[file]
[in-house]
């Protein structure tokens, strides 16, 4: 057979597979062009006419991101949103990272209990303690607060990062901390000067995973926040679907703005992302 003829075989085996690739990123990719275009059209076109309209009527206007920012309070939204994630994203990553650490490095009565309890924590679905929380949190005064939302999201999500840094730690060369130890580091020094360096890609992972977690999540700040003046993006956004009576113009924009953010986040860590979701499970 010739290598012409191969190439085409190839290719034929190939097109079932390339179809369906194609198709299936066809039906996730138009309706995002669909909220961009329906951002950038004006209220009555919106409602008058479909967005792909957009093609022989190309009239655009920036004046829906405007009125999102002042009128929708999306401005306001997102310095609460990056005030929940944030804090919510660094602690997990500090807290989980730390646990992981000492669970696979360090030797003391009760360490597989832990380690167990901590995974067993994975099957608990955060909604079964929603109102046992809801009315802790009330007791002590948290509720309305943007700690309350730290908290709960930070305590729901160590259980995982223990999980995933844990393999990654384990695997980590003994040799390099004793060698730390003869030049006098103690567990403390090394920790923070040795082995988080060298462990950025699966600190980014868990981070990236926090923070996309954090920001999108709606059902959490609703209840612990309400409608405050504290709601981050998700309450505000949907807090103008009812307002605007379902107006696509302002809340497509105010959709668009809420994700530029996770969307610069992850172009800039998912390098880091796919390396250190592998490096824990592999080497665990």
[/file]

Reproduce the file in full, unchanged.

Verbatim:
[in-house]
């Protein structure tokens, strides 16, 4: 057979597979062009006419991101949103990272209990303690607060990062901390000067995973926040679907703005992302 003829075989085996690739990123990719275009059209076109309209009527206007920012309070939204994630994203990553650490490095009565309890924590679905929380949190005064939302999201999500840094730690060369130890580091020094360096890609992972977690999540700040003046993006956004009576113009924009953010986040860590979701499970 010739290598012409191969190439085409190839290719034929190939097109079932390339179809369906194609198709299936066809039906996730138009309706995002669909909220961009329906951002950038004006209220009555919106409602008058479909967005792909957009093609022989190309009239655009920036004046829906405007009125999102002042009128929708999306401005306001997102310095609460990056005030929940944030804090919510660094602690997990500090807290989980730390646990992981000492669970696979360090030797003391009760360490597989832990380690167990901590995974067993994975099957608990955060909604079964929603109102046992809801009315802790009330007791002590948290509720309305943007700690309350730290908290709960930070305590729901160590259980995982223990999980995933844990393999990654384990695997980590003994040799390099004793060698730390003869030049006098103690567990403390090394920790923070040795082995988080060298462990950025699966600190980014868990981070990236926090923070996309954090920001999108709606059902959490609703209840612990309400409608405050504290709601981050998700309450505000949907807090103008009812307002605007379902107006696509302002809340497509105010959709668009809420994700530029996770969307610069992850172009800039998912390098880091796919390396250190592998490096824990592999080497665990």